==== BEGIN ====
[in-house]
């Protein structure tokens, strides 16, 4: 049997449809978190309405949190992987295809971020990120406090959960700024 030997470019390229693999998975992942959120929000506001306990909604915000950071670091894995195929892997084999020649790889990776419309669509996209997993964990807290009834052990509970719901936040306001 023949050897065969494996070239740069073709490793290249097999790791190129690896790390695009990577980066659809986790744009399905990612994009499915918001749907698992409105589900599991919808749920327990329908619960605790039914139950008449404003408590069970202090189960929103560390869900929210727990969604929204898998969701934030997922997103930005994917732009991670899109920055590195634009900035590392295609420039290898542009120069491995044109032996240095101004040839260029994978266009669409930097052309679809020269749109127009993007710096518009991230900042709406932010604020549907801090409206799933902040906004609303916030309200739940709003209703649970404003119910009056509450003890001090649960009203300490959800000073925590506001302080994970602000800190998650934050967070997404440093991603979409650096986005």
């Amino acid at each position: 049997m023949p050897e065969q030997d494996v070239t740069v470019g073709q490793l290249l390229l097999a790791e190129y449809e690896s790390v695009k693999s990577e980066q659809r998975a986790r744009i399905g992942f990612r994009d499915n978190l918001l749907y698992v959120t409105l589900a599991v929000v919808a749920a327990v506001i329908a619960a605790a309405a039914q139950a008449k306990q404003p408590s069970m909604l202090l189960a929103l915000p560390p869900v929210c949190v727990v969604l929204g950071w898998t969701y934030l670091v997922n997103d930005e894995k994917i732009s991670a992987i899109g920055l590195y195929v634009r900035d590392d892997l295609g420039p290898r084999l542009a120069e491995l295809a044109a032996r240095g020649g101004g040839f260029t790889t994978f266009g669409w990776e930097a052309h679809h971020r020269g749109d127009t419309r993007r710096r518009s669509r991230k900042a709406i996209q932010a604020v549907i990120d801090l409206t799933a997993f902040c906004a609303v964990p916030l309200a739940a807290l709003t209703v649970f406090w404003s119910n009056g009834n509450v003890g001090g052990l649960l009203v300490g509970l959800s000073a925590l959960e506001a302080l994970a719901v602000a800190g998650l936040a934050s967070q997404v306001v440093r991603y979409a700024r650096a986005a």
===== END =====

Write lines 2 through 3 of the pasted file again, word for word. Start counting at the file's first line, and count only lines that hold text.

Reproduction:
């Protein structure tokens, strides 16, 4: 049997449809978190309405949190992987295809971020990120406090959960700024 030997470019390229693999998975992942959120929000506001306990909604915000950071670091894995195929892997084999020649790889990776419309669509996209997993964990807290009834052990509970719901936040306001 023949050897065969494996070239740069073709490793290249097999790791190129690896790390695009990577980066659809986790744009399905990612994009499915918001749907698992409105589900599991919808749920327990329908619960605790039914139950008449404003408590069970202090189960929103560390869900929210727990969604929204898998969701934030997922997103930005994917732009991670899109920055590195634009900035590392295609420039290898542009120069491995044109032996240095101004040839260029994978266009669409930097052309679809020269749109127009993007710096518009991230900042709406932010604020549907801090409206799933902040906004609303916030309200739940709003209703649970404003119910009056509450003890001090649960009203300490959800000073925590506001302080994970602000800190998650934050967070997404440093991603979409650096986005």
């Amino acid at each position: 049997m023949p050897e065969q030997d494996v070239t740069v470019g073709q490793l290249l390229l097999a790791e190129y449809e690896s790390v695009k693999s990577e980066q659809r998975a986790r744009i399905g992942f990612r994009d499915n978190l918001l749907y698992v959120t409105l589900a599991v929000v919808a749920a327990v506001i329908a619960a605790a309405a039914q139950a008449k306990q404003p408590s069970m909604l202090l189960a929103l915000p560390p869900v929210c949190v727990v969604l929204g950071w898998t969701y934030l670091v997922n997103d930005e894995k994917i732009s991670a992987i899109g920055l590195y195929v634009r900035d590392d892997l295609g420039p290898r084999l542009a120069e491995l295809a044109a032996r240095g020649g101004g040839f260029t790889t994978f266009g669409w990776e930097a052309h679809h971020r020269g749109d127009t419309r993007r710096r518009s669509r991230k900042a709406i996209q932010a604020v549907i990120d801090l409206t799933a997993f902040c906004a609303v964990p916030l309200a739940a807290l709003t209703v649970f406090w404003s119910n009056g009834n509450v003890g001090g052990l649960l009203v300490g509970l959800s000073a925590l959960e506001a302080l994970a719901v602000a800190g998650l936040a934050s967070q997404v306001v440093r991603y979409a700024r650096a986005a």